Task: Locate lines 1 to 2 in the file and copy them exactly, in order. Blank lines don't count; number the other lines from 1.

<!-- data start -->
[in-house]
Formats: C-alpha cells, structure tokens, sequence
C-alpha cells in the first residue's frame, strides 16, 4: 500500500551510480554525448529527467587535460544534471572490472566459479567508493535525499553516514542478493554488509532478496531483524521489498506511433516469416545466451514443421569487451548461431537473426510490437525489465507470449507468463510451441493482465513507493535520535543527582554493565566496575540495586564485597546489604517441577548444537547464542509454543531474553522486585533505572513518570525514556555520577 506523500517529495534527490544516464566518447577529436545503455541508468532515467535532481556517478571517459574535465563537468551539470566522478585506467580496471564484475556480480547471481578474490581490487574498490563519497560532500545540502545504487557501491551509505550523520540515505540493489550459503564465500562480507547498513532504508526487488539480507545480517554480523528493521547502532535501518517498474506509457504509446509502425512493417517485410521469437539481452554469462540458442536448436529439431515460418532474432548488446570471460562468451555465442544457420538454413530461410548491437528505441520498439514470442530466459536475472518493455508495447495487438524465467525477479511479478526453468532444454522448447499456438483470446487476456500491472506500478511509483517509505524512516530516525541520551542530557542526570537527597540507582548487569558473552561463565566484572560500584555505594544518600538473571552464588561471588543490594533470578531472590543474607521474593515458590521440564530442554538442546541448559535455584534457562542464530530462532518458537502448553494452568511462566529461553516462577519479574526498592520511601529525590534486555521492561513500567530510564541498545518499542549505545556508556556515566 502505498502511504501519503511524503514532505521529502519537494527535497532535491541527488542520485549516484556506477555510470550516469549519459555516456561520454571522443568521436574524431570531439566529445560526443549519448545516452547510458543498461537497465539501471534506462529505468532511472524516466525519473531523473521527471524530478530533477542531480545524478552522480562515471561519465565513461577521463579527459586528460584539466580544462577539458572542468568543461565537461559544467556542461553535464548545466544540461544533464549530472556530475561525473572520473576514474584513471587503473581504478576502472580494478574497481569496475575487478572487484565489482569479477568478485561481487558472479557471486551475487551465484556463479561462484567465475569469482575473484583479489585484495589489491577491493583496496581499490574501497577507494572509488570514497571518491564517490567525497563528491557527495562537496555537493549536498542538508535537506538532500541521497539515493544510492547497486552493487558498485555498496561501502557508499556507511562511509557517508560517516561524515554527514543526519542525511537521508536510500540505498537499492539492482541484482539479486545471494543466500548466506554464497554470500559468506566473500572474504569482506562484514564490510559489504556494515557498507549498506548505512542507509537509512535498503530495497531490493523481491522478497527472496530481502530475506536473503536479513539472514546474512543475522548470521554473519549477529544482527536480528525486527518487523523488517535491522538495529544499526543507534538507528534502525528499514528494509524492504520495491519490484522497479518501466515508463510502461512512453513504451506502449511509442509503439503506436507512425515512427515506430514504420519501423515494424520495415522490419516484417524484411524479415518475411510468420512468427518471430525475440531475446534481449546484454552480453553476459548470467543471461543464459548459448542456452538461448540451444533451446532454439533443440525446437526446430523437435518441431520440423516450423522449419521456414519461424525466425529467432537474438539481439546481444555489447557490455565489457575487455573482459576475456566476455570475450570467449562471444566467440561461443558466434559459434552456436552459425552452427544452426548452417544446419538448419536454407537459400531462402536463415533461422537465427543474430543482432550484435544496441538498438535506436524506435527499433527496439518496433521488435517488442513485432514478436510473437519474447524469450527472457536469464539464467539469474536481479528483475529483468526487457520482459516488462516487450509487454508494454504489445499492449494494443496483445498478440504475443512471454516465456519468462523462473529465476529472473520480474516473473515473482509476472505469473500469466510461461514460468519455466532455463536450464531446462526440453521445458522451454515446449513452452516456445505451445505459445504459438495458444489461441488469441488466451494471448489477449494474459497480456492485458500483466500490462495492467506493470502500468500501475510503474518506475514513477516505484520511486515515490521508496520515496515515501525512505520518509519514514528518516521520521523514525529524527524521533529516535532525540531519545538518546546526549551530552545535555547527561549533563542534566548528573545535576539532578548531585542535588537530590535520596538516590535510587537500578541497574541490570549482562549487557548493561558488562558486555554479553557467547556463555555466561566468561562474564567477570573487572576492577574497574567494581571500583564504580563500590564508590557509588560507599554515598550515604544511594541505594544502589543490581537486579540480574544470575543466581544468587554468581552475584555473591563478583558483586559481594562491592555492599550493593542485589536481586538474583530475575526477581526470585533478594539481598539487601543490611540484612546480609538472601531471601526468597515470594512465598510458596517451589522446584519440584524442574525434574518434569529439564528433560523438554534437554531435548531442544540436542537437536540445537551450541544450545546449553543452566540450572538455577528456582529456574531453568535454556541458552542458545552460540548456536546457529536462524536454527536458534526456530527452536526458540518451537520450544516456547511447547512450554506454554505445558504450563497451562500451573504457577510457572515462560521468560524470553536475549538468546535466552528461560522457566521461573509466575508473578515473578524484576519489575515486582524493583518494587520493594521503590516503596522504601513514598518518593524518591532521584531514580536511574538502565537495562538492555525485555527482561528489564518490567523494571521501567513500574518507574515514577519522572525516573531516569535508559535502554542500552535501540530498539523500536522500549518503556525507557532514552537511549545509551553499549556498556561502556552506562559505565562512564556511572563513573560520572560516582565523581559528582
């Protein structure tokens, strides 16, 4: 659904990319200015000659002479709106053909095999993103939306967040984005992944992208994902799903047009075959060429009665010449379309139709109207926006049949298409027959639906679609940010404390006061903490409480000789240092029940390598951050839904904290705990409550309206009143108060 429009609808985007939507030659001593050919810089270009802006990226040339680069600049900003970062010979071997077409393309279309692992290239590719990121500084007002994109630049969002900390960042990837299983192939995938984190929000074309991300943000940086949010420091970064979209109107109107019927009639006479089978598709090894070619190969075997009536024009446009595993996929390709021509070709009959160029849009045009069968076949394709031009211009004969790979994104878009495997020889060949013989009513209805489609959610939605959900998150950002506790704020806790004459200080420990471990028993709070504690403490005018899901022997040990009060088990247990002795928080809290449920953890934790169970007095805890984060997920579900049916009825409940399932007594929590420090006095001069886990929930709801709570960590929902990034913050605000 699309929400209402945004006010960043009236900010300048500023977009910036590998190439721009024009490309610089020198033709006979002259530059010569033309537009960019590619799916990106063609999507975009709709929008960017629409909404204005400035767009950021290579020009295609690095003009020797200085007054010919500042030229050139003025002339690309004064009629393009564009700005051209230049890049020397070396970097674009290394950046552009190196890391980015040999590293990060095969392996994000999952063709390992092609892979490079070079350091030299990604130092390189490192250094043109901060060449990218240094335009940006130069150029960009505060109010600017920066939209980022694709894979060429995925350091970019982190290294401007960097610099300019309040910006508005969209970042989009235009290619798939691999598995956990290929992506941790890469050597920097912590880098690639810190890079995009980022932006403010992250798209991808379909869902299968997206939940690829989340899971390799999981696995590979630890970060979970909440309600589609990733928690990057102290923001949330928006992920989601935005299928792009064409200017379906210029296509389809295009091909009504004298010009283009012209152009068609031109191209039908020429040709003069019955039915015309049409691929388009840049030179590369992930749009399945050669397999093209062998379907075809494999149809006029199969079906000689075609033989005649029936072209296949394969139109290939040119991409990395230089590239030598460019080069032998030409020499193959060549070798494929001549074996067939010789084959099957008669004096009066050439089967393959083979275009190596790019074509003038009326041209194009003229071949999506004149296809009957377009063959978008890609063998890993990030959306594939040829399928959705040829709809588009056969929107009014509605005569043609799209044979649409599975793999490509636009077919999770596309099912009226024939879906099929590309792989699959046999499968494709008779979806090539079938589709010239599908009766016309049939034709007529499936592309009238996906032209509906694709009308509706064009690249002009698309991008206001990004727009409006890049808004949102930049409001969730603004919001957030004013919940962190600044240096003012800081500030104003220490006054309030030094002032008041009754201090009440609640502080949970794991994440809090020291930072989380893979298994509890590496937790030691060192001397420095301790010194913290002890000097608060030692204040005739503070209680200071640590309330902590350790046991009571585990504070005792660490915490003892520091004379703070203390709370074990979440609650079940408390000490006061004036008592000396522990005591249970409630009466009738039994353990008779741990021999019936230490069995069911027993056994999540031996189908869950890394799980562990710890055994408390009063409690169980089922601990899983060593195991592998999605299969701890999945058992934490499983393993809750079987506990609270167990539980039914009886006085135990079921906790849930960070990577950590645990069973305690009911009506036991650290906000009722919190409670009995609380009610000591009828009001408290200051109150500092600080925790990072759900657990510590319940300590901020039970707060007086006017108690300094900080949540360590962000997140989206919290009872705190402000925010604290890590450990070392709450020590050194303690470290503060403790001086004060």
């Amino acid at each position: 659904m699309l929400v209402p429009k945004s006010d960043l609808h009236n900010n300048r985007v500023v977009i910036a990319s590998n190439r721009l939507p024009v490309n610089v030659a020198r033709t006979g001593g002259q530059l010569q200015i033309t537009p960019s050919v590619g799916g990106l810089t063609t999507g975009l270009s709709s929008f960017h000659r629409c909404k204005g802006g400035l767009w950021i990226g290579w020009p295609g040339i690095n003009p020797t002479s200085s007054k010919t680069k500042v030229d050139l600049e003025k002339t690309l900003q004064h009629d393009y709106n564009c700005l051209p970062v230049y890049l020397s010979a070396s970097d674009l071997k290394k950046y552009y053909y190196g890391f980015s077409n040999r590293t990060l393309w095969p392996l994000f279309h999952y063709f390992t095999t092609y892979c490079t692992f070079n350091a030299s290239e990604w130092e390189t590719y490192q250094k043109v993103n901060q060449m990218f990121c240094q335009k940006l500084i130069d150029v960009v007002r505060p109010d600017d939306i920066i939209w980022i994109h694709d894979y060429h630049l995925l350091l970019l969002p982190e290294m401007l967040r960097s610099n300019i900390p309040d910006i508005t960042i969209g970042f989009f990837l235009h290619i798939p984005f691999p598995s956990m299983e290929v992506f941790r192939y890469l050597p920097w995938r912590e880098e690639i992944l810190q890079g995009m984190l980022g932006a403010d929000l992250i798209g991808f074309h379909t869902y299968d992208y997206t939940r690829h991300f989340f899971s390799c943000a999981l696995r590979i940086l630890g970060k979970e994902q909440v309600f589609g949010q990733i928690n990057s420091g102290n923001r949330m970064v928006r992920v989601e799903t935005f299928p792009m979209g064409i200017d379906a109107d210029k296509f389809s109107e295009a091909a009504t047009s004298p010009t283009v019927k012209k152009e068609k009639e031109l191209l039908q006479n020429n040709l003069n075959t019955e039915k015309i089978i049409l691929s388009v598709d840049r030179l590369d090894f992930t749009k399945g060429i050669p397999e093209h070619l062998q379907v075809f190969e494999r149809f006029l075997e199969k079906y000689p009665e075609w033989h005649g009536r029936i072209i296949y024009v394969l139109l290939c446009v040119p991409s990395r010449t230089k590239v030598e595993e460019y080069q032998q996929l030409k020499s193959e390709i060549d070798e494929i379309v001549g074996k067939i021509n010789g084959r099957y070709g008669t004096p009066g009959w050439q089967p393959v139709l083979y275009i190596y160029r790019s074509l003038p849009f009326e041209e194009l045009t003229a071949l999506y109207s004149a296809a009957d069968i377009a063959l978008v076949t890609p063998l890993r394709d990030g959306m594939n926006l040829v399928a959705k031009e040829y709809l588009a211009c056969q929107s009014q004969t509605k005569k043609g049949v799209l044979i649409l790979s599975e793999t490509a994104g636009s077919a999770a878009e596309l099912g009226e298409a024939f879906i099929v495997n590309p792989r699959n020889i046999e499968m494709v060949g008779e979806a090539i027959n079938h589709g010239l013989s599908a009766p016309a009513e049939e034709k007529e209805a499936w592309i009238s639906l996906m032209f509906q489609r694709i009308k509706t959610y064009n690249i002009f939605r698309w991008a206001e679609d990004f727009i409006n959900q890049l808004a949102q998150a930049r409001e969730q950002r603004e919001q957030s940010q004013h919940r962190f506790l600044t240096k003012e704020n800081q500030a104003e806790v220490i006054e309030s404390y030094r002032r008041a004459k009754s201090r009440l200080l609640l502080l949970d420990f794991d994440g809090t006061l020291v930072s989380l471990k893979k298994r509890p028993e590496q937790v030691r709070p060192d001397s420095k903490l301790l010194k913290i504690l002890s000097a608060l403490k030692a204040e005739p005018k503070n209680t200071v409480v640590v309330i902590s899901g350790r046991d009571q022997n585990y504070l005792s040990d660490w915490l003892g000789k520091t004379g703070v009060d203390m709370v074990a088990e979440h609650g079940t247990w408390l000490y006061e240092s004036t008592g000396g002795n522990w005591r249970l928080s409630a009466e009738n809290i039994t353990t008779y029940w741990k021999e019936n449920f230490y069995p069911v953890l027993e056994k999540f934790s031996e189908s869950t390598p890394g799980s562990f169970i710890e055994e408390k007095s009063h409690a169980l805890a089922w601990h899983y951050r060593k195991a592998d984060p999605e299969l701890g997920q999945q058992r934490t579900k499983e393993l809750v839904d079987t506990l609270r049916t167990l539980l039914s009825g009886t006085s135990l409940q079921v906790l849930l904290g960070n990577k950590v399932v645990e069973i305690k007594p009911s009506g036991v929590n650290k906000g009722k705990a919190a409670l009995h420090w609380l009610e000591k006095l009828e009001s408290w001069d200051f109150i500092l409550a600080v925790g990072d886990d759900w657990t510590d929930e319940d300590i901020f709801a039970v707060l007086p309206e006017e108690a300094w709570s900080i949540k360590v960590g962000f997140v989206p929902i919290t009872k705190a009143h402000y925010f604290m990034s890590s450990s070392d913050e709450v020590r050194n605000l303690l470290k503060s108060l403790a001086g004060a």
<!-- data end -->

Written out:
[in-house]
Formats: C-alpha cells, structure tokens, sequence